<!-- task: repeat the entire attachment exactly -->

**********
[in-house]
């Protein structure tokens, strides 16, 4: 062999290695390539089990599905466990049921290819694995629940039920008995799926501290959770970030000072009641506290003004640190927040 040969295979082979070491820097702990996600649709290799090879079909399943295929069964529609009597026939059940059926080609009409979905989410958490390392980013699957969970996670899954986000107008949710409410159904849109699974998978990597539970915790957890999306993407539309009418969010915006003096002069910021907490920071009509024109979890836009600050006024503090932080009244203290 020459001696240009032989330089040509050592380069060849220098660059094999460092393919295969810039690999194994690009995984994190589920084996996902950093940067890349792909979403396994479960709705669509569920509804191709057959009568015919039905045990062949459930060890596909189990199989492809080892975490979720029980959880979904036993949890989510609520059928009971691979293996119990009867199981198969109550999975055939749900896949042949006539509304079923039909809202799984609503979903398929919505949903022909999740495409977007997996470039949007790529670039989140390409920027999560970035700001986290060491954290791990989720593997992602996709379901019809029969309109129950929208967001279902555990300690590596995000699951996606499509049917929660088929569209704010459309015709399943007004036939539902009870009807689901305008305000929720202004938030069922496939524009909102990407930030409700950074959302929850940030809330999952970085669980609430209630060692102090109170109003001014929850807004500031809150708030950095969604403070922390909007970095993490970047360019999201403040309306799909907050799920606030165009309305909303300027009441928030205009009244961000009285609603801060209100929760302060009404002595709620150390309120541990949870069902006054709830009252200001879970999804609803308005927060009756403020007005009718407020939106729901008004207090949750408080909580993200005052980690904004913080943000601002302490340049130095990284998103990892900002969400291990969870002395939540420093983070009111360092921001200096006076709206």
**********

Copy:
[in-house]
């Protein structure tokens, strides 16, 4: 062999290695390539089990599905466990049921290819694995629940039920008995799926501290959770970030000072009641506290003004640190927040 040969295979082979070491820097702990996600649709290799090879079909399943295929069964529609009597026939059940059926080609009409979905989410958490390392980013699957969970996670899954986000107008949710409410159904849109699974998978990597539970915790957890999306993407539309009418969010915006003096002069910021907490920071009509024109979890836009600050006024503090932080009244203290 020459001696240009032989330089040509050592380069060849220098660059094999460092393919295969810039690999194994690009995984994190589920084996996902950093940067890349792909979403396994479960709705669509569920509804191709057959009568015919039905045990062949459930060890596909189990199989492809080892975490979720029980959880979904036993949890989510609520059928009971691979293996119990009867199981198969109550999975055939749900896949042949006539509304079923039909809202799984609503979903398929919505949903022909999740495409977007997996470039949007790529670039989140390409920027999560970035700001986290060491954290791990989720593997992602996709379901019809029969309109129950929208967001279902555990300690590596995000699951996606499509049917929660088929569209704010459309015709399943007004036939539902009870009807689901305008305000929720202004938030069922496939524009909102990407930030409700950074959302929850940030809330999952970085669980609430209630060692102090109170109003001014929850807004500031809150708030950095969604403070922390909007970095993490970047360019999201403040309306799909907050799920606030165009309305909303300027009441928030205009009244961000009285609603801060209100929760302060009404002595709620150390309120541990949870069902006054709830009252200001879970999804609803308005927060009756403020007005009718407020939106729901008004207090949750408080909580993200005052980690904004913080943000601002302490340049130095990284998103990892900002969400291990969870002395939540420093983070009111360092921001200096006076709206």